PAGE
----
New to Typophile? Accounts are free, and easy to set up.
Create an account
Typophile RSS | More Feeds
Interesting. I've got Czech type on the brain right now, as I'm reading through the back issues of TYPO and spent last week going through people's reports from ATypI in Prague last year, so I hope you'll forgive me for observing that this seems a little like a more rounded version of Vojtech Preissig's Antikva. It's more rounded, of course, but the pillowy serifs remind me of Ionic capitals (on columns). I'm not sure they work, but they're certainly different. The choice of Kafka for the specimen text is apt, because the typeface as a whole reminds me a little of Edward Gorey's handwriting. I like the squared-off interior spaces in the C, D, G, O, and Q. The U doesn't work for me, though
Thanks for the feedback, I've made some modifcations along the lines you've suggested. Here is my current revision.
Well, for whatever reason this hasn't elicited much interest. Nonetheless, I'm still working on it. This sample has what I hope is the final form of the roman style. I've added some semi-random ligatures and swash characters which are fun, though I'm not certain how useful. I've set the first chapter of Jerome K. Jerome's Three Men in a Boat, along with a bunch of other stuff in an attempt to explore the range of the face. It also contains a very rough draft of the italics. I'd really, really, really love some feedback, especially on the italics. Thanks in advance.
Whoah! Too tight! Too tight! The character spacing in your example setting is kind of insane. The face itself feels more balanced now, and strikes an interesting balance between the "antiqued" rough fonts like Antique Caslon and the Czech fonts I was talking about before. I'm still not sure how I feel about those convex serifs, though. The italics feel a little too straightforward next to the roman. The figures work better now, though. Those swash-ligatures are ridiculous. I'm pretty sure in a good way, too. Aside from that, I don't have a lot to add. Good choice of setting!
Those characters have character. Your realization of the interrobang is much better than the original kind; I can actually imagine it being used and read as intended. I like your g very much, and I don't think the swash g lives up to it. Your cap D is rather wide, and your smallcap D is far too wide.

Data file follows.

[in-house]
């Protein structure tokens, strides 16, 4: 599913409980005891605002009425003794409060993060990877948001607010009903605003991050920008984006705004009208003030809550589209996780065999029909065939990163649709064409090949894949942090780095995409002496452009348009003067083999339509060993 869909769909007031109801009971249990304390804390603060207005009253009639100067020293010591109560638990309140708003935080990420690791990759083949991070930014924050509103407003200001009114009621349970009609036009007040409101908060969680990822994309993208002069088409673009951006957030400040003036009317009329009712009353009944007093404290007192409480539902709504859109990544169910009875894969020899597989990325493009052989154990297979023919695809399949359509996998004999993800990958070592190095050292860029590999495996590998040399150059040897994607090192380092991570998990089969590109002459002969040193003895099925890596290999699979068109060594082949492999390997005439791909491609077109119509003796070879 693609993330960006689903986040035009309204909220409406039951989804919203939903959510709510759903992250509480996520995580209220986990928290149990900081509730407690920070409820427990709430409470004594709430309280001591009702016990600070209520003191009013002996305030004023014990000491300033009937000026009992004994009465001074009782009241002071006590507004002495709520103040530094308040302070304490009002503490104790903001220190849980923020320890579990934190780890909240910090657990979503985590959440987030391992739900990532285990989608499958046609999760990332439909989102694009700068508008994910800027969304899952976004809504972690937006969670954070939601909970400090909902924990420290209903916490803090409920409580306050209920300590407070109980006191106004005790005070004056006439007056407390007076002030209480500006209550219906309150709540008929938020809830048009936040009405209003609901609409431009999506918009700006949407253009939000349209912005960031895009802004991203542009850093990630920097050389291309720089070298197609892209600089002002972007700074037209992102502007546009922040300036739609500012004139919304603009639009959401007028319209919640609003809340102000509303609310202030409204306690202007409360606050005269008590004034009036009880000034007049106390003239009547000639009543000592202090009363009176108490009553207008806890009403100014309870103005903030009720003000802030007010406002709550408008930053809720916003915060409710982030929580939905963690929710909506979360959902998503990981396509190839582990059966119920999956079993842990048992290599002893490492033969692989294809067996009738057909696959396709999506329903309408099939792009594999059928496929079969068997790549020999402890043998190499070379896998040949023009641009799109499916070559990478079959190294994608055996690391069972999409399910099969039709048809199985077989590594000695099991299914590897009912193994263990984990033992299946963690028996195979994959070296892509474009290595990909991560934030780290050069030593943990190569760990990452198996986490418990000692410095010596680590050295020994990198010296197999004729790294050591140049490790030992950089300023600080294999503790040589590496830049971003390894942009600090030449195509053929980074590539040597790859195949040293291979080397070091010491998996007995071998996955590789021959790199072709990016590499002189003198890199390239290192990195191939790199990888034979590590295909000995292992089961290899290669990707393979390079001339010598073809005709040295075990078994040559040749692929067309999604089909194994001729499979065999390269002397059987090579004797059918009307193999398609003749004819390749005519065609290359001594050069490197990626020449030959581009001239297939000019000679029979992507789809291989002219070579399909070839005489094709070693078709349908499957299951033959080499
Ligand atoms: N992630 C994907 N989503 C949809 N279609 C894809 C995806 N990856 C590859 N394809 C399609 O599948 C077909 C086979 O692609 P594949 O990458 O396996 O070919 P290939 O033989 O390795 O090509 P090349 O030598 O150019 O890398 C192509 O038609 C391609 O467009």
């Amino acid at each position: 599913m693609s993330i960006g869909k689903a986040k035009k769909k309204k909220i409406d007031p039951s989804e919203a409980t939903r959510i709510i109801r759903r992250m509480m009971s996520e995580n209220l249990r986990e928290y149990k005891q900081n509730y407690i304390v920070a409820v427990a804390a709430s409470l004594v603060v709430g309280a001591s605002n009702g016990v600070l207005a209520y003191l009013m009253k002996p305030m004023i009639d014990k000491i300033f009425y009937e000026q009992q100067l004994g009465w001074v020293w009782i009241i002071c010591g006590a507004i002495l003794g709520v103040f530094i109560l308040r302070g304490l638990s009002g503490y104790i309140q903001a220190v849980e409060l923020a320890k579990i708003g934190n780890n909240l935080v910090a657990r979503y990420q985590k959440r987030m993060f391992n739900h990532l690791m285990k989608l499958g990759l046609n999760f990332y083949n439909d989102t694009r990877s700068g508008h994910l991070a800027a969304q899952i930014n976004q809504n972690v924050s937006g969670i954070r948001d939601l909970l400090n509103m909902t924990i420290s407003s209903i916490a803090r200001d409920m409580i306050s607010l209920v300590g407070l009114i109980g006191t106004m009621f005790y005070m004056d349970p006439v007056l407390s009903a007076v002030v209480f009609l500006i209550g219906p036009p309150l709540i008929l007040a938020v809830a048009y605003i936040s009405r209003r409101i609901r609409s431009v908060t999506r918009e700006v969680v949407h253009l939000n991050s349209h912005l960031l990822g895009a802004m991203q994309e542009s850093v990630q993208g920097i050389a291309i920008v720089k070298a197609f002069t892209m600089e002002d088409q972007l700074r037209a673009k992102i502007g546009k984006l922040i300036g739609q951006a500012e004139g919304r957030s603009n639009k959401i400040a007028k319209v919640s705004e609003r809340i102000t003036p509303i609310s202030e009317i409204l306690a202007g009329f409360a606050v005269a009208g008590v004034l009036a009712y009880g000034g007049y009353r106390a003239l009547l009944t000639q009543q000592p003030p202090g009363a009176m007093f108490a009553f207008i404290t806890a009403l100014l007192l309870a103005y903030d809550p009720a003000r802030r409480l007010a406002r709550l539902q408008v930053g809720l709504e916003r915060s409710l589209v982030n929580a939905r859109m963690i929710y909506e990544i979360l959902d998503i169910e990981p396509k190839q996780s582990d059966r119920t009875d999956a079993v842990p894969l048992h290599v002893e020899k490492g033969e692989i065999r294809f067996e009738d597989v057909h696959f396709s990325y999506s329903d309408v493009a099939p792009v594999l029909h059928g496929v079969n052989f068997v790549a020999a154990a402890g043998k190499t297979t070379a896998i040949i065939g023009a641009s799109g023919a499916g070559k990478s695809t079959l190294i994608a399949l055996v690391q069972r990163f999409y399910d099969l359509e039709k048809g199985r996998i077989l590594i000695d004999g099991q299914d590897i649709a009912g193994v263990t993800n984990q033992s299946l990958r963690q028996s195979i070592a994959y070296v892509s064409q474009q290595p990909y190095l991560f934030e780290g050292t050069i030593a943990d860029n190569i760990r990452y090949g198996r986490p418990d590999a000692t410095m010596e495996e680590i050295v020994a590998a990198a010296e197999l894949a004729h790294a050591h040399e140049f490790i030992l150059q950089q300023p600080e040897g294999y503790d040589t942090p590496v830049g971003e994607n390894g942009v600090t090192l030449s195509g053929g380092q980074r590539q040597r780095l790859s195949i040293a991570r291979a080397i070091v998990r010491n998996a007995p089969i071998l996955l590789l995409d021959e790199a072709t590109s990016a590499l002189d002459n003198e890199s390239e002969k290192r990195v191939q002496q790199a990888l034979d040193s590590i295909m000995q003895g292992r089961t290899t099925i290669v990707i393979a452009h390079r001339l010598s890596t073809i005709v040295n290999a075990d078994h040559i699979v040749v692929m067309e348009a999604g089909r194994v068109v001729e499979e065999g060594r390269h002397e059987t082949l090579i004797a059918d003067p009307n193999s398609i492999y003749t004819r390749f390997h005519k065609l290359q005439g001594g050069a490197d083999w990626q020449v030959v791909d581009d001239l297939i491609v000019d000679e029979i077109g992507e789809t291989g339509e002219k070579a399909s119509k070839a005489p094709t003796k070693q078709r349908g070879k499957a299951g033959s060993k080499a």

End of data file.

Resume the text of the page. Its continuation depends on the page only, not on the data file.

Forrest, thanks for the "Too tight!" Here is what is going on. Tracking is at zero. Kerning is set to Optical. The metrics/kerning in the font is nearly identical to the optical setting in InD, though not quite as smooth. The problem is that I tweak the metrics and kerning a lot as I work and at high magnification on a decent display a 5 unit sidebearing looks ample. Most of the glyphs have 5 units for the sidebearing or 1/20th of an EM. I haven't run across a recommended width but seeing it on screen at 11pt it is unpleasant. However, printed at 600dpi (default for most laser printers) the color is very nice and even, although reading it does feel a little off. I have considered adding 1/10th of an em to either side. There is a hairspace character in the font set at 55 units. That seems too wide a space to have between each glyph, but perhaps 20 units on each side would work. I don't really know. It is interesting that you specifically mentioned Caslon, an early version of the face was based on several different digital interpretations of Caslon and the over all proportions and x-height are still relatively faithful to that model. My initial concern was that it would be seen as a Caslon knockoff. However, reading it on paper it retains the features I sought to introduce, what you have termed expressionistic started out as an exploration of how much tension I could place between the edge of enclosing space (the white space around a glyph) and the edges of the space the glyph encloses. I think it works as a text face precisely because the exterior of the forms is familiar, thus not challenging to read but the interior establishes tension and horizontal movement, the effect at 8pts is, for me, to pull my eye across the text. I'm pleased with how this experiment is shaping up. I'd originally feared that the experiment would hinder the goal -- that being to create a useful book face. Kevin, I'm very pleased that you enjoy my interrobang, I've always had a fondness for the character but found the standard rendering to sedate. Thanks also for pointing out the overly wide D and smallcap D. I'm also very pleased that my lc 'g' works for you as it is one of my favorite characters to draw but I find it challenging to strike a balance between expression and usefulness. The swash 'g' was a discarded character that I did not want to let die, and, while it is somewhat out of place, I imagine someone could find a use for it. Thank you both. I will probably have another revision of the roman if I can get some free time and then I need to put some serious effort into the italic.